With an arctic turn in the weather this week, Mayor Emanuel and Chicago city officials said Monday that people should call 311 if they need weather-related help, including rides to emergency shelter or city warming centers.
Callers to 311 can request the following:
* A ride and placement in an overnight shelter bed.
* A ride to a neighborhood warming center, which will remain open 9 a.m. to 8 p.m. through Friday. A warming center at 10 South Kedzie Avenue is open 24 hours.
* A well-being check for someone who is elderly, disabled, homeless or otherwise vulnerable and at-risk.
* To file a heating complaint if rental housing is not maintained at 68 degrees during the daytime and evening and at least 66 degrees overnight.
* To report no water service or water main breaks.
Shelters serving homeless youth – The Crib, Ujima Village and A Safe Haven – will be open 24 hours until Thursday morning. Also, Teen Living Programs’ Bronzeville youth shelter will be open 24 hours for youth ages 13 to 17. Youth drop-in programs are also open extended hours.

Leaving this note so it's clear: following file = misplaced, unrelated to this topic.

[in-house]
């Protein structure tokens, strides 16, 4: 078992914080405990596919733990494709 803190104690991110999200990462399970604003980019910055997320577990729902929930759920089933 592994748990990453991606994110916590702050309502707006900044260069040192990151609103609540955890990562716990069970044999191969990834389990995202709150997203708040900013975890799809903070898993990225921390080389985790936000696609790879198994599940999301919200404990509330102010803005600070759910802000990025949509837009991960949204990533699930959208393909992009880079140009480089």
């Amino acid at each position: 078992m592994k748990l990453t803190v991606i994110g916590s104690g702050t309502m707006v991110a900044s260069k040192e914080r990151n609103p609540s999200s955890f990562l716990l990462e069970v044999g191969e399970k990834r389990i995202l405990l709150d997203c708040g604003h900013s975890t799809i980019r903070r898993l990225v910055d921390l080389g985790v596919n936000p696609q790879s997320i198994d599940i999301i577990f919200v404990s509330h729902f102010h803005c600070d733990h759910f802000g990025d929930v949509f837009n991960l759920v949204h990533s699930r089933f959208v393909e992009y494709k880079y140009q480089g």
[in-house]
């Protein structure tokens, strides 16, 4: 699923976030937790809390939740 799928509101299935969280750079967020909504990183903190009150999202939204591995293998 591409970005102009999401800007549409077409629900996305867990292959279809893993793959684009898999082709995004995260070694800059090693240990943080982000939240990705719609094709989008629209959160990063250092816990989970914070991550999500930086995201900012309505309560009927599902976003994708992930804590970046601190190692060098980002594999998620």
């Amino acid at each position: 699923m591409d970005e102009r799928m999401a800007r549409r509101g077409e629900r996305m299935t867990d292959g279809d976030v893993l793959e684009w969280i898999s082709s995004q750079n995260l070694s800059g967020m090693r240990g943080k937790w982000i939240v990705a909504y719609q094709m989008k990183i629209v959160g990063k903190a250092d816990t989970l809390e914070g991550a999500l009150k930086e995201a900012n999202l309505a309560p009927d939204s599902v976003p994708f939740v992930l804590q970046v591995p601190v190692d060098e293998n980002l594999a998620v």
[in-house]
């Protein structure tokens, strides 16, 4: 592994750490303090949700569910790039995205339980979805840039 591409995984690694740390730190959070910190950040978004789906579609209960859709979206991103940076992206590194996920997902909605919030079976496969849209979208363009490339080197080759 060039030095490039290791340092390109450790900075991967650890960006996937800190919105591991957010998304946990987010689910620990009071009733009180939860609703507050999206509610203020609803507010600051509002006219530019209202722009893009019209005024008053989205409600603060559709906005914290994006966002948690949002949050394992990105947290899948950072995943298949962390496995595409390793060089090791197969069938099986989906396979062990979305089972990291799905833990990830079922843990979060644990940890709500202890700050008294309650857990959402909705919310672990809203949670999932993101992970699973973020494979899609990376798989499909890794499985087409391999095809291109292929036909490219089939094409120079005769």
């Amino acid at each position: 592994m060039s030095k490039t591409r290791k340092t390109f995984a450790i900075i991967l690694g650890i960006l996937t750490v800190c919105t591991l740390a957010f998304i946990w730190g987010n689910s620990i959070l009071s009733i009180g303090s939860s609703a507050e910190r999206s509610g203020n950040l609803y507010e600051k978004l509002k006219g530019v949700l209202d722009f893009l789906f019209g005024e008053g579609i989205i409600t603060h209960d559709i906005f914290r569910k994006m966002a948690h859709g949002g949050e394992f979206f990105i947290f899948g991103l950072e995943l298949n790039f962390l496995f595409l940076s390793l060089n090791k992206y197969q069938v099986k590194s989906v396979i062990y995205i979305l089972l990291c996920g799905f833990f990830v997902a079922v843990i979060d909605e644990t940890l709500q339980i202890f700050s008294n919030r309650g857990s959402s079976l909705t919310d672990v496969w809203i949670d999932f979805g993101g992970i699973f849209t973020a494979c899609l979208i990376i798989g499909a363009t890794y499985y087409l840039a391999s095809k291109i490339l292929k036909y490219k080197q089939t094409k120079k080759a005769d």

Chicago school officials said they are monitoring weather conditions should it be necessary to close schools if the weather gets more severe, as predicted for Wednesday.
People can also stay at park facilities, libraries and police stations during public hours, and seniors can go to senior centers.
In the suburbs, people can contact police non-emergency numbers to ask about warming centers, many of which are housed in police station lobbies and libraries.
To find a warming center statewide, call the Illinois Department of Human Services’ hotline at (800) 843-6154, or visit www.keepwarm.illinois.gov